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  • Writer's pictureWalker Buckalew


What's your favorite book?

I mentioned in an earlier entry that I am always appreciative if an author chooses to work a background romance into a mystery or action story. I wrote that a background romance adds suspense to the mystery and depth to the action.

“Adding suspense to the mystery” means to me that, if the author has led me to care about the main character, and if that character begins to have romantic feelings toward another character, then I start to be concerned. Is this person really worthy of the main character? Can this person be trusted by the main character? Do I need now to be worried about two people, rather than one? The suspense begins to be multiplied (and complicated) by the romance.

“Adding depth to the action” means to me that now the main character must act not only on her or his own behalf, but on behalf of the person she or he is beginning to love. The action can’t be superficial. It has new depth.

In my first adult novel, The Face of the Enemy, Matt Clark, having just completed his active duty as a U.S. Naval officer, discovers that his parents have been kidnapped from their home in New York City. His efforts to track the kidnappers take him to England, where he meets Rebecca – the main character in my adult series – and falls head-over-heels in love with her. And, as he begins to realize that she and her parents have special connections to his own parents, and, as well, special resources that may help save them, suspense is added to the mystery and depth is added to the action, because Matt is simultaneously falling in love, trying to save his parents, and trying to figure out how these things can fit together.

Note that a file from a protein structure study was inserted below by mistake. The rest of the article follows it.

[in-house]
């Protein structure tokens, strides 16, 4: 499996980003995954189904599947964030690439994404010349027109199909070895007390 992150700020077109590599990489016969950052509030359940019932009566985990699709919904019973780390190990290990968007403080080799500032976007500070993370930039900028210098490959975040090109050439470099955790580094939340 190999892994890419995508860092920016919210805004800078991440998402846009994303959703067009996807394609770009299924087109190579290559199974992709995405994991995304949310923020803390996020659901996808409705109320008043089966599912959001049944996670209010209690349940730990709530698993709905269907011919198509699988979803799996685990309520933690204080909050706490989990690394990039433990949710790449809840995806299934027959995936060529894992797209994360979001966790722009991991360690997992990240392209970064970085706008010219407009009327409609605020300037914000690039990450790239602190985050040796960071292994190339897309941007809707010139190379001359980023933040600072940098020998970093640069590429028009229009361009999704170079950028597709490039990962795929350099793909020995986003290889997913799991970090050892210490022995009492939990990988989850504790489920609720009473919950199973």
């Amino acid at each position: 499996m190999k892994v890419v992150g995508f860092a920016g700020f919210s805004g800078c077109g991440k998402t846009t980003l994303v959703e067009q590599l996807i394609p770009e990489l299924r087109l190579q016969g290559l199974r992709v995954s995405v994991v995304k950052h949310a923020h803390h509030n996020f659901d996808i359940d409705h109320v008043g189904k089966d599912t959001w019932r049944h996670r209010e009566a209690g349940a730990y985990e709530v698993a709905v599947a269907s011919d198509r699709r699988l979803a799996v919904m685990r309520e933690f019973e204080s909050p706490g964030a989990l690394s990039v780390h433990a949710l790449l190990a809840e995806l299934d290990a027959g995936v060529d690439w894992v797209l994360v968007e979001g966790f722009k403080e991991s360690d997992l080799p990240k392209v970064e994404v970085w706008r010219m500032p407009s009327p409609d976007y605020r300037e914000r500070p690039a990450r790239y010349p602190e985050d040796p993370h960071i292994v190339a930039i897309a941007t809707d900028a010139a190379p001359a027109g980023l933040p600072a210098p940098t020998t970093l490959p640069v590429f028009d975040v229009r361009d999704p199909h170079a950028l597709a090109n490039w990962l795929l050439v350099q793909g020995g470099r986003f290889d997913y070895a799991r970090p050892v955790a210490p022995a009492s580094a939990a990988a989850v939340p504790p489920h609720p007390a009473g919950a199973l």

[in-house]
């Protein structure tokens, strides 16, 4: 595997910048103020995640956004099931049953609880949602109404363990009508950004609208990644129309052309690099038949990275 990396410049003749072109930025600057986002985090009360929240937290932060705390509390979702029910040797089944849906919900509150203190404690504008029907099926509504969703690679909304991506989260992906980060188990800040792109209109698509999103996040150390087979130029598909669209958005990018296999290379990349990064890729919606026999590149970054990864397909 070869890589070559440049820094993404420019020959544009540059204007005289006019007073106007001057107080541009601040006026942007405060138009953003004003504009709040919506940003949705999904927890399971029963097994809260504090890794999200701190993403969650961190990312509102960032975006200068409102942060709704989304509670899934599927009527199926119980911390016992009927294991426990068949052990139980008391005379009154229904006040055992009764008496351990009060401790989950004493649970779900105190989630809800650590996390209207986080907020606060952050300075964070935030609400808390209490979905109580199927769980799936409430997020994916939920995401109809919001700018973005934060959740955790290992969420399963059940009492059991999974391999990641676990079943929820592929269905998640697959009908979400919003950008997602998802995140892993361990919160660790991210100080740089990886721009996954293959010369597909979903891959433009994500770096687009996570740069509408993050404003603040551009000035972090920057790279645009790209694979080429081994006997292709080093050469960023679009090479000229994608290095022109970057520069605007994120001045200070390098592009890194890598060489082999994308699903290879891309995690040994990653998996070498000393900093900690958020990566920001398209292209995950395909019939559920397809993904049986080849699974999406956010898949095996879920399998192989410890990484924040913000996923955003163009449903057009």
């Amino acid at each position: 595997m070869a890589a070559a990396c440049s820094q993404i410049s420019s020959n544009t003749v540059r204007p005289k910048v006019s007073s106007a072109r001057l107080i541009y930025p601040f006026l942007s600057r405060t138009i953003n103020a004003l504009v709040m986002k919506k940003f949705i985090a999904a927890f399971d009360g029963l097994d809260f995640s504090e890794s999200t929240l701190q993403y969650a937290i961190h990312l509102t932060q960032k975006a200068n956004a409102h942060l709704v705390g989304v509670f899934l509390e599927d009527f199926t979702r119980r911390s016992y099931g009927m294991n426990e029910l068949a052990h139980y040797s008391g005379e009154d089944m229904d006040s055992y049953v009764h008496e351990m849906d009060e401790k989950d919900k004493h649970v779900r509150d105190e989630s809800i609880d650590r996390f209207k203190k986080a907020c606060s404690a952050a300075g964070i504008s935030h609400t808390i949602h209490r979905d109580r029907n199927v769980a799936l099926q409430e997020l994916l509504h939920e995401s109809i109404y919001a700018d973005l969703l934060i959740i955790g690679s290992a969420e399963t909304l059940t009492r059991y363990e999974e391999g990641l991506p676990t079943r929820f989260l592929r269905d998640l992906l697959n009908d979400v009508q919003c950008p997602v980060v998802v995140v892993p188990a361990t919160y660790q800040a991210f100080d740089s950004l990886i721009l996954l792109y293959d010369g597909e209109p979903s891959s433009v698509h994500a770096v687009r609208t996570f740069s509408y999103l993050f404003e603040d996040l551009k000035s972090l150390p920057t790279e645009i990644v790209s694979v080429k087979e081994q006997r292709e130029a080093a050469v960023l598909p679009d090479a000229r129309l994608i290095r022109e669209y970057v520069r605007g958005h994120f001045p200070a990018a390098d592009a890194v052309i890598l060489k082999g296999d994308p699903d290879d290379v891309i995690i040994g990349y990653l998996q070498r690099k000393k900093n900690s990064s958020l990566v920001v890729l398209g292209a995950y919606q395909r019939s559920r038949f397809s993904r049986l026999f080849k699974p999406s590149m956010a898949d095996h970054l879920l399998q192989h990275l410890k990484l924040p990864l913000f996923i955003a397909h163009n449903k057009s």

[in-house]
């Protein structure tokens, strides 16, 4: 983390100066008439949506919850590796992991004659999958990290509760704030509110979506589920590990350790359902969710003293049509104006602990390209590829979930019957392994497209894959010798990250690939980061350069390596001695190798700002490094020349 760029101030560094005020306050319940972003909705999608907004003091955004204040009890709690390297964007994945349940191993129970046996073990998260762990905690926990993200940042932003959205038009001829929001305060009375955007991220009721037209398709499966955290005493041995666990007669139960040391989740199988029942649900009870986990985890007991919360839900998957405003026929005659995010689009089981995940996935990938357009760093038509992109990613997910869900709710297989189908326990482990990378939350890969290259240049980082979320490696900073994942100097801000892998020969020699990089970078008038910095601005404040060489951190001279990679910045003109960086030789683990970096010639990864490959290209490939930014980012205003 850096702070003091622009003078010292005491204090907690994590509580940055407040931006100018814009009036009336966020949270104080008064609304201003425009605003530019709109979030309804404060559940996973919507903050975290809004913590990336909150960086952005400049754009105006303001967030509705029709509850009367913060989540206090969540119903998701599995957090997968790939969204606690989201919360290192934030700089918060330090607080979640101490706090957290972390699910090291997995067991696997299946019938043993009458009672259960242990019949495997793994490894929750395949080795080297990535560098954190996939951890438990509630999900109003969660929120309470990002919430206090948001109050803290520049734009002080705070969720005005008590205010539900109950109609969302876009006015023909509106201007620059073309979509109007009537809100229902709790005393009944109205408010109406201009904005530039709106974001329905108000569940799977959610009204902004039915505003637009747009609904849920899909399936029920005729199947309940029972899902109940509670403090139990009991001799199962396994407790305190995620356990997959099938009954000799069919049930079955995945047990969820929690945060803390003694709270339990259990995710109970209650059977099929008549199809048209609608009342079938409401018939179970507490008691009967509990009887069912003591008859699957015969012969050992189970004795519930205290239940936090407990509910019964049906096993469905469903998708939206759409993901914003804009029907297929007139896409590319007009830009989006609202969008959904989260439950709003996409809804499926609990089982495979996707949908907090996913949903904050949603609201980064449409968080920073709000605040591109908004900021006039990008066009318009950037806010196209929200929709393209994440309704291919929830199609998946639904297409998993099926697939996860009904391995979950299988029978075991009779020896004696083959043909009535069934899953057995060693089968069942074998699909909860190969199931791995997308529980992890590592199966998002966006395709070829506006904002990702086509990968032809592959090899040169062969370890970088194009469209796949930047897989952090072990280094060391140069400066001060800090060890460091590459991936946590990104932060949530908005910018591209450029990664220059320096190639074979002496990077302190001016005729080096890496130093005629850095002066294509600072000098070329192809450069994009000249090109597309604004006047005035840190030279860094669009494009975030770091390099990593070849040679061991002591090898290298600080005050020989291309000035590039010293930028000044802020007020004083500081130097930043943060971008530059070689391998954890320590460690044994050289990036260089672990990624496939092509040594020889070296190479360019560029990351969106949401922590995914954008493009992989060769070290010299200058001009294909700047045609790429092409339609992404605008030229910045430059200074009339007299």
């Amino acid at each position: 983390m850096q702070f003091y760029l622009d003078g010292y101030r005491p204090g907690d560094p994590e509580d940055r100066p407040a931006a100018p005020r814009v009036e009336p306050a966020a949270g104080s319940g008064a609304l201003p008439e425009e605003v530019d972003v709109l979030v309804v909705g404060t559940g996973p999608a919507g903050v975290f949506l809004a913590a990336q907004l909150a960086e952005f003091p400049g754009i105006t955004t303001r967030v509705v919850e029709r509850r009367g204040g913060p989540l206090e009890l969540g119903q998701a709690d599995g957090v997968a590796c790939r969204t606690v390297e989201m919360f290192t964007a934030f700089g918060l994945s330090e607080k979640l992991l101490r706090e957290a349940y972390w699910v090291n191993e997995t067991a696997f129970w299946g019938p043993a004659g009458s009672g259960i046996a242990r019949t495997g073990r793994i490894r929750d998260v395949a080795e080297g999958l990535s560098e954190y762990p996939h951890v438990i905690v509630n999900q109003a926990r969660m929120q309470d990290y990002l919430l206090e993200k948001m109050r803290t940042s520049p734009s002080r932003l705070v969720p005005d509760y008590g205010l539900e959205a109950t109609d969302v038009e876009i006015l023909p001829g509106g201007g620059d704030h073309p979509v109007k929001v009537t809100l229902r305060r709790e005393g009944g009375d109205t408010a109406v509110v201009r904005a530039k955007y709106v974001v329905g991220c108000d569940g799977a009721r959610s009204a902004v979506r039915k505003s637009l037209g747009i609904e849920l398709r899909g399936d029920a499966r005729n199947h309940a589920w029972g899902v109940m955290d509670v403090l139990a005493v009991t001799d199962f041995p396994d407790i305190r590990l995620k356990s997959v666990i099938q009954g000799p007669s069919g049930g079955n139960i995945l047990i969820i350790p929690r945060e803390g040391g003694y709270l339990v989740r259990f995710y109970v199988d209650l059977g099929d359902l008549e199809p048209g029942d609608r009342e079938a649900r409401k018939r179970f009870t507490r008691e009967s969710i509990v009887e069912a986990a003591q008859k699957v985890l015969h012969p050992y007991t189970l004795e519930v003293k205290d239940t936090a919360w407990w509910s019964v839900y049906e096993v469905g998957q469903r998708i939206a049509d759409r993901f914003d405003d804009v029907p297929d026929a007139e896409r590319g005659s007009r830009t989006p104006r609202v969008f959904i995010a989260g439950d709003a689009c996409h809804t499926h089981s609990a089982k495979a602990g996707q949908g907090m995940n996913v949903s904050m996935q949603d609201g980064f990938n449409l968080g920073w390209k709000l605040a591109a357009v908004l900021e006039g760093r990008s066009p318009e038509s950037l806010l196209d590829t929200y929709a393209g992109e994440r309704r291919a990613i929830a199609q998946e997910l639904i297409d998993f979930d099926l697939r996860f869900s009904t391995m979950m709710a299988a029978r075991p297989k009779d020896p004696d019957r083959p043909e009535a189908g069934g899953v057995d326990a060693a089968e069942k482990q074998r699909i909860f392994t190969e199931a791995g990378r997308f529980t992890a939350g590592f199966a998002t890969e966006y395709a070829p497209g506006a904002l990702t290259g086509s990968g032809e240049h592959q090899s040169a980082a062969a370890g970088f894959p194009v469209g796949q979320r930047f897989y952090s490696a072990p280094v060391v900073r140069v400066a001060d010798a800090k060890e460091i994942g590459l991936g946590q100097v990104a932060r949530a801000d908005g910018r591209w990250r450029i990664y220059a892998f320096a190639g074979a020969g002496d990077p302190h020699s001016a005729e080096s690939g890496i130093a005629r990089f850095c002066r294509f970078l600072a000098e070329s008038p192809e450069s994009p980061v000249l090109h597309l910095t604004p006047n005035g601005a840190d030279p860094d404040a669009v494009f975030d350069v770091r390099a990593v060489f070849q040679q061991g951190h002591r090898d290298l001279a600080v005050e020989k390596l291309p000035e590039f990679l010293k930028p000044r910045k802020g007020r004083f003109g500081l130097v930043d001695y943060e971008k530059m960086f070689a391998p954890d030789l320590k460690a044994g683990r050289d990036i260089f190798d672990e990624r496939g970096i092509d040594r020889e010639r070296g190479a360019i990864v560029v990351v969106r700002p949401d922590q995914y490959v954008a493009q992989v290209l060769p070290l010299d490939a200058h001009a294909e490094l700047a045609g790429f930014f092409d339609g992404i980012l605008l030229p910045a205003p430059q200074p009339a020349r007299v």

In my second young-adult novel, Visioners2, 14-year-old Joanna’s new boyfriend, Gareth, is taken from a park in Brooklyn, at night and during a melee involving Joanna’s family and unknown assailants. Her desperate efforts to save Gareth, efforts which will need to be carried out despite her parents’ opposition to their daughter’s risking her own life, also add suspense to the mystery and depth to the action. We don’t know whether to hope she risks her life, or to hope she doesn’t.

Above all, though, a background romance in mystery/action stories, if carefully told and developed, reflects the love of God for His creatures. There is a certain holiness in human beings’ love for each other, if it is the best kind of love.

Repeatedly in my novels, adult and young-adult alike, we read the phrase, the blueprint of the universe: my life for yours. The best love actually cares more about the other person than about itself. There is, almost inevitably, a taste of the Divine love where the right kind of romance is allowed to bloom.

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